So many people live and die by their scale. They wake up, jump on the thing and the number that pops up predisposes them to a good day or a bad day. Let’s be honest – when that number is higher than we expect, all kinds of negative thoughts and feelings run through our heads. The purpose of this post is to get you thinking about what numbers you should actually be paying close attention to if your goal is to be healthy and fit. I’m purposely not going to include any graphs or charts for your reference. You can google those all day long. Just open your mind, take in the facts, and get real about what is truly important when tying your mood to a metric.
Weight, as we all know, is a measurement of an objects mass. A persons body weight includes all things contained within the walls of the skin- muscle, bones, organs, fat, water, etc., etc. It is very common for weight to fluctuate by several pounds from one day to the next, or even within the same day as your body’s various processes take place – digestion, exercise, recovery… It is important to remember that scale weight does not indicate how fit a person is. Consider that a female olympic volleyball player can weigh in between 160 and 180 and be far more fit than their sedentary counterpart who weighs less.
Body Mass Index (BMI)
Belgian polymath Adolphe Quetelet devised what we now know as the BMI equation in 1832 as a way to define the “normal man.” He never intended for the equation (weight equals height squared) to be used to determine body fat — his project was intended to describe the standard proportions of the human build. In the 1970’s, over a century later, BMI started to be used by epidemiologists in studies of population health, but was quickly adopted by doctors who wanted a quick and easy classification for their patients. By 1985, the National Institutes of Health began using BMI to define whether someone was underweight, lean, average, overweight or obese. While I certainly don’t advocate dismissing your doctors directions as they may relate to your BMI, I don’t believe that BMI is an accurate indicator as to whether someone is healthy or not. I will use myself as an example. I currently weigh 135lbs and have a body fat percentage just under 20%. According to the BMI chart, I could lose another 18 pounds and still be considered lean, NOT underweight. I can honestly say that if that happened, I would look absolutely skeletal and put my health at risk. BMI is one number to consider as part of your total health picture, but it is by no means the end-all be-all.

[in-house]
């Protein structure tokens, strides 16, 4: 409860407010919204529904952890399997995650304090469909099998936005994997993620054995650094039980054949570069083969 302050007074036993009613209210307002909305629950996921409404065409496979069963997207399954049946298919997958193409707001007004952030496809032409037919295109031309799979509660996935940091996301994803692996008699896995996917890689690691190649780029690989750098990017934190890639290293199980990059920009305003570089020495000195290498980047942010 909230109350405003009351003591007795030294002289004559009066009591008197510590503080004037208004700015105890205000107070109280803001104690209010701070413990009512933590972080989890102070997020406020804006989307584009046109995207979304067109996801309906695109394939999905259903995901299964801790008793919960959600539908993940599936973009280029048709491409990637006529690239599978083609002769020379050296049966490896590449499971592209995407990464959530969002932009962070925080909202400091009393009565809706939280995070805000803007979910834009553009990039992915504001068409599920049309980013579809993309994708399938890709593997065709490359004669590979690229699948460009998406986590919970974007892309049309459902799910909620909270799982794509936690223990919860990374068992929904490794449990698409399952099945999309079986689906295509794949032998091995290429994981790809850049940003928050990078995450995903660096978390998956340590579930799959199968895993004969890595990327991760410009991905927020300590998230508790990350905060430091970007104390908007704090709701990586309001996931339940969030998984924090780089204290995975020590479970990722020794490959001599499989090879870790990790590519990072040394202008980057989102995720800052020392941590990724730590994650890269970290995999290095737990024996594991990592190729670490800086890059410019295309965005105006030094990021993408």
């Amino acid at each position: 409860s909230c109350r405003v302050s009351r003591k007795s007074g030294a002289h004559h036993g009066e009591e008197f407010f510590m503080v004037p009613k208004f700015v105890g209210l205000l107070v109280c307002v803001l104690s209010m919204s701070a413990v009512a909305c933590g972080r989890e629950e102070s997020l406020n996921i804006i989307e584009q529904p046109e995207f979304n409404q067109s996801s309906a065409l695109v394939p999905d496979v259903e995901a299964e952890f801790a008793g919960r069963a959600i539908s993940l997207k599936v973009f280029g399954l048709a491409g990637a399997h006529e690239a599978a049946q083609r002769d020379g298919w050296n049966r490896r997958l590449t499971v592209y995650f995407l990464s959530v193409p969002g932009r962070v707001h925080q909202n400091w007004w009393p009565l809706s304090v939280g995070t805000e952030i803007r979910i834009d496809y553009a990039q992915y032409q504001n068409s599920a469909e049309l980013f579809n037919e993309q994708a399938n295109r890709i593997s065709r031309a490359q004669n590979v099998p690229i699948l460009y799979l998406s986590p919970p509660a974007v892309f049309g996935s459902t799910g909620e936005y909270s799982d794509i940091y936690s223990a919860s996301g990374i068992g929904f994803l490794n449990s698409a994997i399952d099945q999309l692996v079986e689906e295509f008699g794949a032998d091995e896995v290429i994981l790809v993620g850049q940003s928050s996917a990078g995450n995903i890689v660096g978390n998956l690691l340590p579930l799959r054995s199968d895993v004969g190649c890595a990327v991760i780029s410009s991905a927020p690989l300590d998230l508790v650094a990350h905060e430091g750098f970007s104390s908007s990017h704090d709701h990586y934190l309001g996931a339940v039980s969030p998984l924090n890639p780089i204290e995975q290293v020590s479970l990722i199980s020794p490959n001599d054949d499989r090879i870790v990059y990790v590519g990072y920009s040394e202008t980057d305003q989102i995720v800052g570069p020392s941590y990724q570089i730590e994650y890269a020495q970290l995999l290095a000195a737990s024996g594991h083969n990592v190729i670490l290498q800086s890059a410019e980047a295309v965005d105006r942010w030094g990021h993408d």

Body Fat Percentage
Body fat percentage is a much more accurate and reliable metric by which to measure your health because it takes into consideration many more factors than just weight and height. Your overall body composition determines the percentage, so the calculation includes height, weight, gender, age, fat, muscle and skeletal tissue. I use a Bioelectrical Impedance Analysis (BIA) to determine the body fat percentage of my clients. The general principle behind BIA: two conductors are attached to a person’s body and a small electric current is sent through the body. The resistance between the conductors will provide a measure of body fat, since the resistance to electricity varies between adipose, muscular and skeletal tissue. Fat-free mass (muscle) is a good conductor as it contains a large amount of water (approximately 73%) and electrolytes, while fat is anhydrous and a poor conductor of electric current.
In addition to weight and body fat percentage, I also rely on body measurements to determine clients’ progress. A lot of people incorrectly state that a pound of muscle ways more than a pound of fat. The truth is a pound equals a pound. But a pound of muscle takes up far less space on the body than a pound of fat, so as a persons body fat percentage decreases, we should also be seeing decreases in inches across the body.
So what’s the best methodology for determining progress, fitness, and general health? Here’s my professional recommendation:
1) Weigh yourself once a week in the morning, preferably before eating and after a bowel movement.
2) If you work with a trainer, have your Body Fat Percentage calculated every 4-6 weeks.
3) Record your measurements every 4-6 weeks. This includes around the forearm, bicep, chest, natural waist, abdomen and hips. If you are spot training, you may also want measurements of the triceps, shoulders, or neck.